Claudio Castiglioni decided...
Claudio Castiglioni decided that the F3 should be a 675cc triple following not only in the more recent tire tracks of Triumph’s successful 675 Daytona, but in the tradition of the 500cc and 350cc three-cylinder MV Agusta GP racers that won ten World Championships in the hands of Giacomo Agostini and his teammates.
No motorcycle in recent years has made such a universally positive first impression as the new three-cylinder MV Agusta F3 675 launched at the 2010 EICMA Show in Milan. The F3 made its debut on an ultra-minimalist stand celebrating the Art of the Motorcycle hastily arranged by a company which, three months earlier, had been part of the Harley-Davidson Motor Company. But in the meantime, MV Agusta had returned to Italian handsin fact, for the third time in two decades, it had been acquired by the Castiglioni family!
That deal saw MV president Claudio Castiglioni, 65, and his son Giovanni, 29, repurchasing 100 percent of the shares of MV Agusta Motor S.p.A., which they had previously sold to Harley in July, 2008 for $108 million. Harley’s exit came after making a further significant investment of around $60 million in MV Agusta, devoted to cleaning up the balance sheet and underwriting development costs of the two models announced for 2010the heavily revised F4 and 990R/1190RR Brutale duoplus the forthcoming F3. Claudio Castiglioni continues as President of the company, with Giovanni as CEO in charge of day-to-day operations.
The F3 was created by MV Agusta’s British design chief Adrian Morton at the company’s CRC (Centro Ricerche Cagiva) product development base at San Marino. Morton graduated in 1995 from the prestigious industrial design course at London’s Royal College of Art. He then went straight to Italy to work as one of the 50 R&D staff employed at CRC, apprenticed to the venerated Massimo Tamburini. But 18 months later Morton was headhunted by Andrea Merloni, the millionaire former Supersport racer who’d acquired Benelli and wanted Morton to design the new range of three-cylinder sportbikes he planned to develop for sale. The Tornado 900 was entirely Morton’s own work; unfortunately, Merloni sold Benelli in December 2005 to Qianjiang, one of China’s largest motorcycle and scooter manufacturers.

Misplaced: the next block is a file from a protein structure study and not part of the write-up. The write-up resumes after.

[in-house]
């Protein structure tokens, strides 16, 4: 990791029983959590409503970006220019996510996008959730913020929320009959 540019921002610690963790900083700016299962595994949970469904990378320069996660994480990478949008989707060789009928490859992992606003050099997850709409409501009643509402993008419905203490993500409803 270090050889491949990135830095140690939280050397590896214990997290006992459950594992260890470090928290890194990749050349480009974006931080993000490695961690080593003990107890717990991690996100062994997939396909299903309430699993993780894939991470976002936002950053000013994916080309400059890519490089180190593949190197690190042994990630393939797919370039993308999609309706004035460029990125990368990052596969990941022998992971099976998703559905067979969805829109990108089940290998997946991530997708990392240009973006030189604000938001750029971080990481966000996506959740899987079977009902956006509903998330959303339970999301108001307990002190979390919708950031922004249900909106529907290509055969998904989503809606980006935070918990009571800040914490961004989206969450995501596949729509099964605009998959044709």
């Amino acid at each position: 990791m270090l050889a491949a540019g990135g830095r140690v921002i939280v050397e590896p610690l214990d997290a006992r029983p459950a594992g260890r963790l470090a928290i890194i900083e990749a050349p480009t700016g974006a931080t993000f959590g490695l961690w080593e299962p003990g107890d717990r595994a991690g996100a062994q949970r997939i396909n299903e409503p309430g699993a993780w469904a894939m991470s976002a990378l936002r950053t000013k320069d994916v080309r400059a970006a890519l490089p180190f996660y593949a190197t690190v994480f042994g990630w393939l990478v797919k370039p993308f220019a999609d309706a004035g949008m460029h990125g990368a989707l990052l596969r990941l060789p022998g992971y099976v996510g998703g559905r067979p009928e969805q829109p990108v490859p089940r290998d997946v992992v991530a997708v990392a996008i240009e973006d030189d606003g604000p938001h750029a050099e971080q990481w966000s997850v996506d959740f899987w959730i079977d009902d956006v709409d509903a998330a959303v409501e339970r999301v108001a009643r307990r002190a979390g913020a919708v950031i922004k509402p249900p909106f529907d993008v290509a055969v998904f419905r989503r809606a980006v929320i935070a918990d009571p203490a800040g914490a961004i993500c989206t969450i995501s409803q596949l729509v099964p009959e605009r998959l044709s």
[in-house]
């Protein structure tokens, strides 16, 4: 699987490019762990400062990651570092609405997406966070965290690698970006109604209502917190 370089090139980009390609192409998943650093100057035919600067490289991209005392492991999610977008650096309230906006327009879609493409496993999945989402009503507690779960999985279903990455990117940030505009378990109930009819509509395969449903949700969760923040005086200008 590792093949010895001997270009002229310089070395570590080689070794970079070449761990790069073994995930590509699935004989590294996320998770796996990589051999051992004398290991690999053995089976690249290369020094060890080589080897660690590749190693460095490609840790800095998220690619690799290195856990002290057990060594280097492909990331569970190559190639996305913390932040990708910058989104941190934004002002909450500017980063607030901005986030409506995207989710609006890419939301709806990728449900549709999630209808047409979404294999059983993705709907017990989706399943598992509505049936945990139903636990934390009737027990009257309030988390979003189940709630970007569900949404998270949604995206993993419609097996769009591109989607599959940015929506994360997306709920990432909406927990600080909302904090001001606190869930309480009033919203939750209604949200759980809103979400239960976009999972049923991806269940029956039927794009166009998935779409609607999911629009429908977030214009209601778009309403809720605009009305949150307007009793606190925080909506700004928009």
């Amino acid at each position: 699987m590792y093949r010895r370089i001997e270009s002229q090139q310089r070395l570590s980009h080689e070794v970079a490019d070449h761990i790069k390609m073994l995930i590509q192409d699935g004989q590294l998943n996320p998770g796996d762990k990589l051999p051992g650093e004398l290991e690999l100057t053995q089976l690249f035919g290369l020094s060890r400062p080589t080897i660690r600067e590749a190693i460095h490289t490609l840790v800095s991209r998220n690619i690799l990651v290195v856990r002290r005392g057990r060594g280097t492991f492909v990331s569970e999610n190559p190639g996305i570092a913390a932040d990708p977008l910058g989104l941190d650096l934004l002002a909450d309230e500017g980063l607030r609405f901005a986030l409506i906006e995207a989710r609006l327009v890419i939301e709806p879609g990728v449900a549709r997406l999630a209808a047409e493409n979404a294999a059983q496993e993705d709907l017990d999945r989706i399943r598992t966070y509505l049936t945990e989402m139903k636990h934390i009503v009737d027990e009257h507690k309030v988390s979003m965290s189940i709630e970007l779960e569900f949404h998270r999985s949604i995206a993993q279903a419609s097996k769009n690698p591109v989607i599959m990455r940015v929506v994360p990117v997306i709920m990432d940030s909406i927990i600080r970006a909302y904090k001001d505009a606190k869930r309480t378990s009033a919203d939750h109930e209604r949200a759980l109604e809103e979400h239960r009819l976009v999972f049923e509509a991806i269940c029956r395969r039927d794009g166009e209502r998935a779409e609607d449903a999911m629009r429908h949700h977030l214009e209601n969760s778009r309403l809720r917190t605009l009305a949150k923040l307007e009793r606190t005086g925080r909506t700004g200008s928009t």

Morton left Benelli in the wake of the Chinese takeover and returned to MV Agusta, rejoining CRC and Tamburini in the summer of 2006. He’s been there ever since, working as the iconic Italian brand’s product development bulwark first alongside Tamburini, then since January, 2009 as chief designer under the overall direction of Claudio Castiglioni after Tamburini opted for retirement following the Harley-Davidson takeover.
Alan Cathcart: Why did you leave Benelli and return to MV Agusta and CRC?
Morton works on a clay model...
Morton works on a clay model of the restyled F4 at CRC. “[It] was like committing sacrilege every day of my life, because it’s not just about re-doing any old motorcycle, but a design icon.”
I worked at Benelli for seven years in total, which was a long time but a happy time. There was only one designer, and that was me, so I was involved with everything there from designing every aspect of each new bike down to the company’s graphics and letterheads and the World Superbike race team livery. So I think the experiences I had there were much more than just as a designer sketching motorcycles, hence it was very rewarding and enjoyable. I found it hard to believe in a future for Benelli in the hands of the Chinese, and events so far have proved me right. But I was promised an interesting future at CRC, because Tamburini told me he was going to retire, that he wanted somebody to continue with the company’s design traditions, and that he felt I was the person who could provide that continuity. I found it rather difficult to readjust, because I’d since been involved with a company where every day you could see what you’d designed appearing on the production line, and now I found myself in a design studio isolated from motorcycles, which were actually being made 250 miles away at the Varese factory.